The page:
By Andrea Losey
Edited by Chris Secrest
Search for a psychic, and you won't find Jackie. She doesn't advertise for hire, and when asked if she's ever considered using her self-described psychic abilities for profit, she laughs. "No, nor would I ever!"
Jackie, who will not let her last name be used although she does allow herself to be photographed, grew up in Southern California and is married to a military man stationed at Shaw Air Force Base. The couple has lived in Sumter for over seven years. The 34-year-old mother of three says her ability is not new to her, but the way she uses it today is.
"I came out of the ‘paranormal closet' about two years ago," Jackie says. She joined Sumter Ghost Finders, a professional paranormal research and investigations group.
Known as "Blossum" within the paranormal community to protect her identity, Jackie says she helps direct investigations of suspected haunted sites in Sumter, Columbia and the area.
Elliott Davis, organizer of Sumter Ghost Finders, says Jackie is the group's only psychic.
"Jackie is great to work with; her ability is a big help in our investigations," Davis says.
Jackie says people often discover her through the Ghost Finders group and use her alias to find her on Facebook. Sometimes people send her pictures or questions.
"I love being able to help people," she says.
She says she wants to help police with investigations and has tried to reach out to them, but that they won't take her seriously. Her information couldn't be used as testimony to prosecute anyone, Richland County Sheriff Leon Lott says. However, the Sheriff's Department does welcome any tips or information that could help solve crime, he says.
Jackie doesn't get paid for her efforts with the Ghost Finders, but she hopes her ability will be used for the greater good.
She recently spoke with the Carolina Reporter. Parts of the interview have been edited for brevity.
When did you first know that you had these psychic abilities?
I would see spirits all over the place quite often, and it would scare my folks. They didn't know what to make of it. They didn't think I was crazy. They didn't splash holy water on me, but they didn't embrace it. They asked me to ignore the ongoings, but they were open and loving about it. They would just say, "Don't be worried. Don't be scared. Just know it's someone that's passed on, and they want to tell you something."
How is your family life? What is a normal day like for you?
The mommy, family stuff is the same as anybody else, ya know. I guess a little bit of a different thing is my kids are starting to show signs of having different gifts. My 8-year-old, I'm at a point where I think I'm going to have to sit down and talk to him. I don't want him to feel pressured. I was pressured to not believe my gifts, and I don't want him to feel pressured to believe his gifts.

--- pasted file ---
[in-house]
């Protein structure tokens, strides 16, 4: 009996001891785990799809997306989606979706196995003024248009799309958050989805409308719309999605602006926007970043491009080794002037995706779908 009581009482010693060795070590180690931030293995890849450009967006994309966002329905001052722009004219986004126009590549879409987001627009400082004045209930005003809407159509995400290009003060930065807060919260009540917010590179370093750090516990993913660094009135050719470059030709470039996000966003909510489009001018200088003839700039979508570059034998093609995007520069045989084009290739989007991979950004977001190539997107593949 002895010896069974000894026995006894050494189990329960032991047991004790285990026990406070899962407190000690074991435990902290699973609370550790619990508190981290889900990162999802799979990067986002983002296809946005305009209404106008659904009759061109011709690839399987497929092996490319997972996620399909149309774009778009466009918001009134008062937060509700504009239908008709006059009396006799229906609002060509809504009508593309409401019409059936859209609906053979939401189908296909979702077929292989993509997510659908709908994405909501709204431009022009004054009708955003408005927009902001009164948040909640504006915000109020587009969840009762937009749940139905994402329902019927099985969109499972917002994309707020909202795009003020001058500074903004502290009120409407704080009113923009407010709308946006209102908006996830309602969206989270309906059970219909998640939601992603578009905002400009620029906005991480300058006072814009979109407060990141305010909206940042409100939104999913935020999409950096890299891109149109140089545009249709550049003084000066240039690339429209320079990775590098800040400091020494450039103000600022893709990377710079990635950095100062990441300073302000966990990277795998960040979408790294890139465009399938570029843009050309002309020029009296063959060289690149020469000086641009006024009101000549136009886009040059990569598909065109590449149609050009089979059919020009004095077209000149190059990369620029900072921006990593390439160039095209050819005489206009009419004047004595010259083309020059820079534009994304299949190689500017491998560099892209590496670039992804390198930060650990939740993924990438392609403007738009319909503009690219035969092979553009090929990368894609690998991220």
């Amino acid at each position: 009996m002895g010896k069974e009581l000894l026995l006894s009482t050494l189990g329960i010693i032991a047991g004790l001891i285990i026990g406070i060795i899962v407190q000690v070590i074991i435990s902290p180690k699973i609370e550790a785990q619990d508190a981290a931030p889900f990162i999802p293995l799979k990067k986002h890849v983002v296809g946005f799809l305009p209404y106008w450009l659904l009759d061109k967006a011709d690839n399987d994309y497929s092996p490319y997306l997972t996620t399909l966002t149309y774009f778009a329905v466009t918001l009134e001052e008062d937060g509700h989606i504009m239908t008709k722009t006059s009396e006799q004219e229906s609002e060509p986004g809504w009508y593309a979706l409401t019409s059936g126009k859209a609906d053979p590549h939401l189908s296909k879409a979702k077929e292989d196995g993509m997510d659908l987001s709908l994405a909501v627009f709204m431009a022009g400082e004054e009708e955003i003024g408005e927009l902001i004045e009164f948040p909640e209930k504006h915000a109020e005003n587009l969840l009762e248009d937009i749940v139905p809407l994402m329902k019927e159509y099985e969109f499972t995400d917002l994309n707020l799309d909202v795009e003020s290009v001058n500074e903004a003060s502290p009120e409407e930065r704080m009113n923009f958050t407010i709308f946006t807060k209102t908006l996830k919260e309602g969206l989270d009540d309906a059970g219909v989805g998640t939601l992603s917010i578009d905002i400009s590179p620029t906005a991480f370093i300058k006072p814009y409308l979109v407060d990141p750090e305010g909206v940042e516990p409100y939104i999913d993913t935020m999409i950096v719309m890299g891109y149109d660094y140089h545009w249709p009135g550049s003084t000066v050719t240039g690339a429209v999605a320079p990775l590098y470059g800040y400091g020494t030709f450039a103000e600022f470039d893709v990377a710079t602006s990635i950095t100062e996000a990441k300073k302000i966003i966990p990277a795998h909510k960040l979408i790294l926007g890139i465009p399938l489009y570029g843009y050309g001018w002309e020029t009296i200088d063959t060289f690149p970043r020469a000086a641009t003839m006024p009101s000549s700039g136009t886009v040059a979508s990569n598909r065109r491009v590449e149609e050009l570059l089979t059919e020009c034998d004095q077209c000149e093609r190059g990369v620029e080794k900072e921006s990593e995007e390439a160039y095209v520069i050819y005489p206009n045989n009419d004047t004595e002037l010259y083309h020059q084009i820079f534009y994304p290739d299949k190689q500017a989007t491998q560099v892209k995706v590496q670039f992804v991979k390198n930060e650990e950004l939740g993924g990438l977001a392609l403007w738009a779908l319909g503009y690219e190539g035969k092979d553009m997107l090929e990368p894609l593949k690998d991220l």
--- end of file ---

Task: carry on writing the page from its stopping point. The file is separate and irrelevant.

My middle one is just very psychic in the sense that he could tell you that you two girls were coming to the door even before you came to the door. … He was like, "The girls are here!" And then "knock, knock, knock." Oh, this is important. My husband doesn't believe. He doesn't believe. So these things like this that keep happening are just like jaw-dropping to my husband.
What's been your best experience as a medium?
I have a lot of different people who send me pictures and questions and all kinds of stuff. … But what's fun is when they'll have something like a missing person's case that they're helping their local police work on. They'll send me pictures, and then I'll look at them and then I'll just go to bed thinking about it. That's all I do. I will not do much more than that, because I don't know what else I can do, and then I'll write back. … I would love to help the local police, but they won't have anything to do with me; I've asked.
Do you think of your ability as a gift or a burden?
It's a gift. It's definitely a gift. It's got its moments where I want it to go away. But that's all I have to say is "Go away; leave me alone. I'm not in the mood today!" And it seems to work. I only wish I could do more with it in the sense that I wish I understood it better. I wish I understood why; what am I supposed to do with it? Why me then? I'm just little ol' me. … There's obviously a rhyme and a reason; I don't know what it is, though.
What do you say to the naysayers, the nonbelievers?
I want to listen to people who have other things to say and listen to your opinions and share stories and things, but there's people who just want to be mean and angry for no other reason than to be mean and angry. But I'm not afraid to share my story. … I still get nervous and I have still have a bit of anxiety. But I'm strong enough, believe enough and know enough in my convictions that I can stand up with my head held high and say, "I know it's true." I know what I just went through and go through all the time is so real, and I have evidence to prove so.
What's your goal? Why do you do it?
My husband sits there and he looks at it and he says, "Well, you don't bring anything home from it; you don't get anything out of it." But I do. Some people, the fact that they know in the smallest of senses that I was able to connect with somebody they really wanted to hear from, who's no longer here, means the world to them. … Some things aren't positive or wonderful. … But maybe somewhere down the road it will really, truly resolve something or help somebody or be the preventative measure to something. That's what I hope. I figure when I have something to share that's important, I will. Until then, I'll do the ghost hunting side of it.